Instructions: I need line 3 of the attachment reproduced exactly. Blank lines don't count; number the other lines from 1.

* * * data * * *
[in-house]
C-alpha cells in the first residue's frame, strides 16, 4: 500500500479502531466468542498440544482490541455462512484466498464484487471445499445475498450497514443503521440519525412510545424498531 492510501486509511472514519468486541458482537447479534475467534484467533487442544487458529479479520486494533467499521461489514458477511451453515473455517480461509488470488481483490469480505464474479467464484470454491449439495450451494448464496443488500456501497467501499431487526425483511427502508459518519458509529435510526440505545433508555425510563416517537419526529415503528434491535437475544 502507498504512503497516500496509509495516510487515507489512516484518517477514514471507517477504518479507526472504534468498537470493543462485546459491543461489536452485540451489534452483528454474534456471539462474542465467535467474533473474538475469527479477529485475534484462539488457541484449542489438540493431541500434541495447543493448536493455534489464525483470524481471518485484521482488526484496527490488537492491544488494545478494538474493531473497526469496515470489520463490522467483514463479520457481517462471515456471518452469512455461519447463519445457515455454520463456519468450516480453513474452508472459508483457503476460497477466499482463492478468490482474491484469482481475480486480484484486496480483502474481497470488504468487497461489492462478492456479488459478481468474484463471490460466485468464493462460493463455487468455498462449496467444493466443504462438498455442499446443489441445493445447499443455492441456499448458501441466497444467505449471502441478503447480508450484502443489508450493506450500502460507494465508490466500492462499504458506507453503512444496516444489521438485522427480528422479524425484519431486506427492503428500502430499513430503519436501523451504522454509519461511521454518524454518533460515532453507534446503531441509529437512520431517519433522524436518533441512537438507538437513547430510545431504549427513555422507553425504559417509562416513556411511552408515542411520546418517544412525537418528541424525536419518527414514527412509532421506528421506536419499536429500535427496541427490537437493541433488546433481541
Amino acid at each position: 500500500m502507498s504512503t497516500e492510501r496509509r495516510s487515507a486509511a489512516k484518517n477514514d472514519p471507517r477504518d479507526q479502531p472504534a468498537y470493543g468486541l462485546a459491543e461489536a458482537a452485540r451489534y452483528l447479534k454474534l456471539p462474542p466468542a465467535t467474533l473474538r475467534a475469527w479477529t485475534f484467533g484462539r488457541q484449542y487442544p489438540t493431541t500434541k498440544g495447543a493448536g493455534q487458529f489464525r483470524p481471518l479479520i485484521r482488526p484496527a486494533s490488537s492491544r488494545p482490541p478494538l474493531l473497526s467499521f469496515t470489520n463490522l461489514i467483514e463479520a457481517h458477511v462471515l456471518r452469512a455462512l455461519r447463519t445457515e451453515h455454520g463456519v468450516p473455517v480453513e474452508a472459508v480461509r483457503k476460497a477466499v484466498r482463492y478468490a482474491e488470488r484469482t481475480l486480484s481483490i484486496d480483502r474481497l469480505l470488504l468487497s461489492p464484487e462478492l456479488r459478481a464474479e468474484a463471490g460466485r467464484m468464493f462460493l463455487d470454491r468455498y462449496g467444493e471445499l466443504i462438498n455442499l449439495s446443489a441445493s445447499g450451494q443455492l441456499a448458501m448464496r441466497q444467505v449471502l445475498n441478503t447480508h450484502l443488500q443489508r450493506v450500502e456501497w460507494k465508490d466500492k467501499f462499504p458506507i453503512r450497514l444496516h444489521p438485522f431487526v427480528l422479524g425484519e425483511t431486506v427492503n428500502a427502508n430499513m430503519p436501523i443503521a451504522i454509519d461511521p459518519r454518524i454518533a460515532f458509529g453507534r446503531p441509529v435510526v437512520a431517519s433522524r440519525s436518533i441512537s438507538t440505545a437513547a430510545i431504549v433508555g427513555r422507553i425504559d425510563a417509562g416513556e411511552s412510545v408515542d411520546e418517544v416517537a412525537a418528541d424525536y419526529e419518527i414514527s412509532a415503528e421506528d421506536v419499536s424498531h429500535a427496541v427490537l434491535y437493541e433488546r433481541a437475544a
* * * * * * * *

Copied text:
Amino acid at each position: 500500500m502507498s504512503t497516500e492510501r496509509r495516510s487515507a486509511a489512516k484518517n477514514d472514519p471507517r477504518d479507526q479502531p472504534a468498537y470493543g468486541l462485546a459491543e461489536a458482537a452485540r451489534y452483528l447479534k454474534l456471539p462474542p466468542a465467535t467474533l473474538r475467534a475469527w479477529t485475534f484467533g484462539r488457541q484449542y487442544p489438540t493431541t500434541k498440544g495447543a493448536g493455534q487458529f489464525r483470524p481471518l479479520i485484521r482488526p484496527a486494533s490488537s492491544r488494545p482490541p478494538l474493531l473497526s467499521f469496515t470489520n463490522l461489514i467483514e463479520a457481517h458477511v462471515l456471518r452469512a455462512l455461519r447463519t445457515e451453515h455454520g463456519v468450516p473455517v480453513e474452508a472459508v480461509r483457503k476460497a477466499v484466498r482463492y478468490a482474491e488470488r484469482t481475480l486480484s481483490i484486496d480483502r474481497l469480505l470488504l468487497s461489492p464484487e462478492l456479488r459478481a464474479e468474484a463471490g460466485r467464484m468464493f462460493l463455487d470454491r468455498y462449496g467444493e471445499l466443504i462438498n455442499l449439495s446443489a441445493s445447499g450451494q443455492l441456499a448458501m448464496r441466497q444467505v449471502l445475498n441478503t447480508h450484502l443488500q443489508r450493506v450500502e456501497w460507494k465508490d466500492k467501499f462499504p458506507i453503512r450497514l444496516h444489521p438485522f431487526v427480528l422479524g425484519e425483511t431486506v427492503n428500502a427502508n430499513m430503519p436501523i443503521a451504522i454509519d461511521p459518519r454518524i454518533a460515532f458509529g453507534r446503531p441509529v435510526v437512520a431517519s433522524r440519525s436518533i441512537s438507538t440505545a437513547a430510545i431504549v433508555g427513555r422507553i425504559d425510563a417509562g416513556e411511552s412510545v408515542d411520546e418517544v416517537a412525537a418528541d424525536y419526529e419518527i414514527s412509532a415503528e421506528d421506536v419499536s424498531h429500535a427496541v427490537l434491535y437493541e433488546r433481541a437475544a